The Catechism in our Book of Common Prayer is quite clear about ministry. First, about the ministers themselves, it says "The ministers of the Church are the lay persons, bishops, priests, and deacons" (BCP, 855). Notice that the laity is listed first; that's intentional. At our baptism we are all "ordained" to be ministers of the Gospel of Jesus; some of us are then ordained for specific ministries within the Body of Christ, mainly sacramental ones. It's helpful to remember that there are essentially only three things priests can do as ministers that lay people cannot, and those follow the handy mnemonic device "ABC." We can Absolve, Bless, and Consecrate. That means we are authorized by the Church and empowered by the Holy Spirit to offer absolution to the penitent, to pronounce God's blessing, and to consecrate the bread and wine at Eucharist. I would point out that no priest can do any of those things alone. We must always have at least one lay person present with us. I like that - it reminds us that all ministry is communal - we are in this together, as members of one Body, the Church.

Everything else that we think of as "ministry," that we often believe is or should be relegated to the clergy, is in fact baptismal ministry - what we should all be doing as followers of Christ, carrying out the mission of the Church. That same page in the Book of Common Prayer reminds us that the mission of the Church is "to restore all people to unity with God and each other in Christ." Our ministry is fundamentally one of reconciliation, of restoring what has been broken by human sin to health and to wholeness. It is about mending relationships and restoring dignity and worth to those from whom those things have been stripped away, or as the prophet Isaiah so beautifully said, it is about becoming "repairers of the breach."

Pope Francis says (and I quoted him on this in the sermon) that shepherds - ministers - need to be close enough to their sheep to be able to smell them. Ministry is hands on, sometimes dirty, work. It can be hard and tiring, and that's one reason why we have Eucharist every Sunday. The work that we do "out in the world" is part of what we bring to the altar at the Offertory each week. We pile our labor on behalf of Christ atop the altar with the bread and wine, and we ask God to take it, bless it, increase it, and give it back to us to continue our work in the coming week. We come to the altar to encounter the Resurrected Christ and to be fed by him to strengthen us for our ongoing work in the world. So yes, there's nothing wrong with coming to church to "get something out if it." That's what we're supposed to do, but we do so in order to be able to give even more back when we walk out the doors.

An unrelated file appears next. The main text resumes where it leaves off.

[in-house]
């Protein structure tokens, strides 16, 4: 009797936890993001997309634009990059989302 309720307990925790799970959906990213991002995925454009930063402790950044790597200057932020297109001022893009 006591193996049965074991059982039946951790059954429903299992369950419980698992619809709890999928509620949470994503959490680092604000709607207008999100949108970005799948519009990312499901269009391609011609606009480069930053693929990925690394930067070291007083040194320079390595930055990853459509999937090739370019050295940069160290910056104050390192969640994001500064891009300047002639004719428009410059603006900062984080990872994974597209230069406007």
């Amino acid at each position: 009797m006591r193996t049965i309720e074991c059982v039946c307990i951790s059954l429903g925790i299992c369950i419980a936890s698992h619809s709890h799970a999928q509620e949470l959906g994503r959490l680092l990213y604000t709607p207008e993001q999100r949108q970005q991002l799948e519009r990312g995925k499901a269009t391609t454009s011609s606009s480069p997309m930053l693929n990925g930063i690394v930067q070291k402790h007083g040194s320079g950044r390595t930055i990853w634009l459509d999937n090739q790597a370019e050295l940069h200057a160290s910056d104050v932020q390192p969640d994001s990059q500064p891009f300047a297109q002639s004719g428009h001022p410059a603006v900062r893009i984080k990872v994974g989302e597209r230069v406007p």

The Feast of All Saints

"surrounded by such a great cloud of witnesses..."

"surrounded by such a great cloud of witnesses..."

Next Wednesday, 1 November, is the Feast of All Saints, which we will celebrate again on the following Sunday. All Saints is the only feast the Book of Common Prayer allows us to celebrate twice - first on the day itself and then again on the next Sunday. As you might imagine, different traditions within Christianity have very different ideas about this feast and its meaning. Even its history within the ancient Church is hard to pin down. The date itself has moved around throughout the centuries, when at various times it either sought to compete with or be separated from other pagan festivals and celebrations.

Once the day was finally settled, in the eighth century, All Saints became a part of what is known as "Allhallowtide," a three day celebration that begins with the Vigil on All Hallows' Eve (yes, that's where Halloween comes from) through 2 November, All Souls' Day. The distinction between All Saints and All Souls is often blurred in American Christianity because it involves the doctrine of Purgatory, one which many Christians find troubling. All Saints Day is the commemoration of those faithful people - famous and not - who have entered into heaven and attained what is known as "the beatific vision" - that is, seeing God face to face. In technical "church speak" this is what as knows as the "Church Triumphant." All Souls remembers the faithful departed who are still in Purgatory, completing that process of sanctification and awaiting the entry into Heaven. This group is called the "Church Expectant," whereas we who are still in our pilgrimage on earth are called the "Church Militant." The Lutheran Church and many other protestants dismiss the doctrine of Purgatory entirely and so speak of the "two phases" of the Church, on earth and in heaven.